After weeks or months of planning and consideration, you made the decision to get another dog. Two dogs are as easy to take care of as one dog, if your first dog has been well trained and will model good dog-manners to the new dog. However, adding a second canine to the household is financially more expensive and requires more time (in terms of training, feeding, walking, and picking up after your dogs), and may reveal underlying behavioral problems in your dog. As a multiple dog household, we encourage people that are ready for the responsibility to add that second dog to the household. Benefits of a second dog include: more love/companionship, saving a dog from a shelter, a playmate for your current dog, etc.
Before you adopt, keep these things in mind:
1. Is Your Dog Ready for a Playmate?
Before adding a second dog, you should decide whether or not your dog is ready for a playmate. Determine if your dog has any underlying behavioral issues that need to be addressed, such as: separation anxiety, excessive barking, leash-reactivity to dogs or humans, pulling excessively on leash, house-training accidents, destructiveness, and aggression towards humans, dogs, or other small animals. New dogs can and will mirror your other dog’s behaviors, both good and bad. One fido terror can suddenly turn into two and require twice as much work. Two badly behaved dogs make life miserable for both your family and the dogs.
Many behaviorists recommend waiting a year before getting your dog a playmate. It can take upwards of 6 months for a dog to adjust to a new environment, followed by another 6 months of quality bonding with owners and learning house rules and commands. Integrating another dog sooner than a year is very achievable, but the owner will need to be sure to establish leadership through house rules and boundaries to ensure success.
2. Selecting the Right Dog
The Barking Lot volunteers will handle the introduction during your play date to ensure it is done properly and to make recommendations for you. Once the dog is adopted, the introduction at your home is up to you!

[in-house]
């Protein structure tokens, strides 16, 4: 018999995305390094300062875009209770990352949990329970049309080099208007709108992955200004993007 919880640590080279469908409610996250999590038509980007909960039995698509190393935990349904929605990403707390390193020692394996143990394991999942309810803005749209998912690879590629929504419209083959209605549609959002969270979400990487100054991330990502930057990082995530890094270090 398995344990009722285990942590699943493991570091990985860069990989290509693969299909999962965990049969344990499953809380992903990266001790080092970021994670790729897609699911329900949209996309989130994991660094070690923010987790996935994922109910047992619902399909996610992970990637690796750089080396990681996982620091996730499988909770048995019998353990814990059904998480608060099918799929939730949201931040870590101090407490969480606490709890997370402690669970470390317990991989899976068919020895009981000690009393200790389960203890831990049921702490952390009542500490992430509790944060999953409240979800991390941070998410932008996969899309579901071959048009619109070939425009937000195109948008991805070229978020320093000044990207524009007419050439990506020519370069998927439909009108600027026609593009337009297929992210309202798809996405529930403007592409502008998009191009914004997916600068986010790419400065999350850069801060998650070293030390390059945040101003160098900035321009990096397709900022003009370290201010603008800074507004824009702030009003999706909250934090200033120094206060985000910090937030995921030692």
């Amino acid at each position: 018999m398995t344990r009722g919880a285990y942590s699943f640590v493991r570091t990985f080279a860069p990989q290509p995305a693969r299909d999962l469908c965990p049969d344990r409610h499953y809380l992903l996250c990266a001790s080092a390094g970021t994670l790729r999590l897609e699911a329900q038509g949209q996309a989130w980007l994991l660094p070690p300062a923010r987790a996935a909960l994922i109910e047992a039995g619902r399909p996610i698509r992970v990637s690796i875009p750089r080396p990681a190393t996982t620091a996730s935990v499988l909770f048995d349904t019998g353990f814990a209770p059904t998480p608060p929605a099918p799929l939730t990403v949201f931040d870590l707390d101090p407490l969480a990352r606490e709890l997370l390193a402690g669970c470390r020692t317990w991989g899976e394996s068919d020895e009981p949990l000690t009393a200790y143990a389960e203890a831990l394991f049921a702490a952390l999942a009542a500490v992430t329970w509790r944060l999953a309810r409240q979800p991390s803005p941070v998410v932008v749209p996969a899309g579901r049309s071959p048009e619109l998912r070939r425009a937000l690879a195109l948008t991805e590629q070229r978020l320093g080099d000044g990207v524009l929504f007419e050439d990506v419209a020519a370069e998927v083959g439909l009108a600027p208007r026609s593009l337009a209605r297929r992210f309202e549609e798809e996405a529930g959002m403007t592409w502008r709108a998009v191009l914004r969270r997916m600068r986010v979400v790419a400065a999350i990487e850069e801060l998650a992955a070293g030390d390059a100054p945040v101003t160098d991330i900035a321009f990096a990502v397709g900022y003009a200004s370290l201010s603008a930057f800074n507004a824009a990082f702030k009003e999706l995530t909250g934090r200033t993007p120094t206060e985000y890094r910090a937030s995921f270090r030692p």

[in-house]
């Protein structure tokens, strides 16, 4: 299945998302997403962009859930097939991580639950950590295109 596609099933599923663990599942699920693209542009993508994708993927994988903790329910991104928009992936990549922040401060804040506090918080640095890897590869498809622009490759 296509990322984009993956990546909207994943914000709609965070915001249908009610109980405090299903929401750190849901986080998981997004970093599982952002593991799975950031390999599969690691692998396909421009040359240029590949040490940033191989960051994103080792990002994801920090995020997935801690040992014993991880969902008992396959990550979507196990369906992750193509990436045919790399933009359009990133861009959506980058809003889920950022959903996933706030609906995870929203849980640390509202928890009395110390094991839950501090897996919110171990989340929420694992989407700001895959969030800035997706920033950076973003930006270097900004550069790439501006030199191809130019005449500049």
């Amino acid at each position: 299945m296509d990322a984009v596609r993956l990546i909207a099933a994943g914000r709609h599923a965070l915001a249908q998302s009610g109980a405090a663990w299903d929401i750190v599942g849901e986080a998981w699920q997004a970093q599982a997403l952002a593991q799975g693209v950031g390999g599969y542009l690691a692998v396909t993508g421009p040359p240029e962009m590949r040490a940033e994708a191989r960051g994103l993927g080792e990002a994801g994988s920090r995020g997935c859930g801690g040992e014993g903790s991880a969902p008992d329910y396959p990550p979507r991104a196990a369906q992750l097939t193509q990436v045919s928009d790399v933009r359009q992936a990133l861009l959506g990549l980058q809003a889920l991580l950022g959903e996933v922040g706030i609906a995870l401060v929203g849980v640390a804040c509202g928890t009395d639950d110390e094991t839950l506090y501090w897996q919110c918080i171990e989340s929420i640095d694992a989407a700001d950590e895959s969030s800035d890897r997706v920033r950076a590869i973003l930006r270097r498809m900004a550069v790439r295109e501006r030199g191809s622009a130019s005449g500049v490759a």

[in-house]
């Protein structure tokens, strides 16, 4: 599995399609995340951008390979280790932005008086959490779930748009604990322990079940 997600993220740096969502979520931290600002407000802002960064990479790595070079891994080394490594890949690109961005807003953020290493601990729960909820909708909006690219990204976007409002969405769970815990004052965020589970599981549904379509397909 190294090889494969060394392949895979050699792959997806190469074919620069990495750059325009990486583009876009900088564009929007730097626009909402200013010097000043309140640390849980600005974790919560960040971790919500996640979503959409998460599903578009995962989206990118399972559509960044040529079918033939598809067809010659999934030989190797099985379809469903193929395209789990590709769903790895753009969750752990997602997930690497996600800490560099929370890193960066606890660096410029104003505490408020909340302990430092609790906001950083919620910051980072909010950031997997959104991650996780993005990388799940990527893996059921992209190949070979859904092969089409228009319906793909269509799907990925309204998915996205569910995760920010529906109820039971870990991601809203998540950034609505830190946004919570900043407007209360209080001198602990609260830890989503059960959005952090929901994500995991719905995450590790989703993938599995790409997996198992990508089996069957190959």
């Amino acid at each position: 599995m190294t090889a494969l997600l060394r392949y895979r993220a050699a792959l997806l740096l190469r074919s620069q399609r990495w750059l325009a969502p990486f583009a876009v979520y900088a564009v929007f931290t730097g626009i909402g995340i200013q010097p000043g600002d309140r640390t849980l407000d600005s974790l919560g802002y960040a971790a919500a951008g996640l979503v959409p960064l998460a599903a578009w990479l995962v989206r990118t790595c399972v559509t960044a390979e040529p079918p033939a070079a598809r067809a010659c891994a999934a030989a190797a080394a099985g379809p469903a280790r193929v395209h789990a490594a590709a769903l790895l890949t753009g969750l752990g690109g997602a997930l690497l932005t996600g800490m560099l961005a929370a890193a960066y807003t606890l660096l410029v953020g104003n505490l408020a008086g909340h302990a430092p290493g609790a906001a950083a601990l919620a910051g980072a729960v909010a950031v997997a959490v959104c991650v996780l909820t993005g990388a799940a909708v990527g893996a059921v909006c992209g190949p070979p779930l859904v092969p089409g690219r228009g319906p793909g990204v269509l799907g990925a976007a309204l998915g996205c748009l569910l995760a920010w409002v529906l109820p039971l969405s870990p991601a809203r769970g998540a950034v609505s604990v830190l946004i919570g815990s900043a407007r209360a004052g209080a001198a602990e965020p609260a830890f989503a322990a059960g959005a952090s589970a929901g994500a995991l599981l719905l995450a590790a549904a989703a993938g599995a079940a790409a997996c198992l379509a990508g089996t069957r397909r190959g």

When you bring your new dog home from the shelter, take your family dog outside or to a neutral area (park, etc.) and repeat the greeting of the two dogs.
4. Tips for Success
“heel,” is called a headcollar (“Halti’s” or “Gentle Leader”). These tools go around the dog’s snout and gives you control of their head and, in turn, their body and mind. First introduce the tool, associate it with mealtime or another enjoyable experience, not the walk. You want your dog to relate the headcollar with a positive experience. Your dog will probably protest and try to remove the tool with his or her paws but you must disagree with that action and say “leave it” when he or she tries to touch the headcollar. Leave the headcollar on during mealtime, and then remove it afterwards and praise the dog for wearing it. After two or three mealtimes, while wearing the headcollar, you will be ready to walk your dog using the tool.
After a month of careful supervision, correcting misbehavior, structured walking, and supervised feedings, your dogs will know you are the alpha and the new/old dog is not a threat. Once your dogs begin to feel safe with one another, their true personalities will come out and you will have two wonderful pack members to entertain you and love you for the rest of their lives.
Article shared from The Barking Lot.
We got a message from Jill.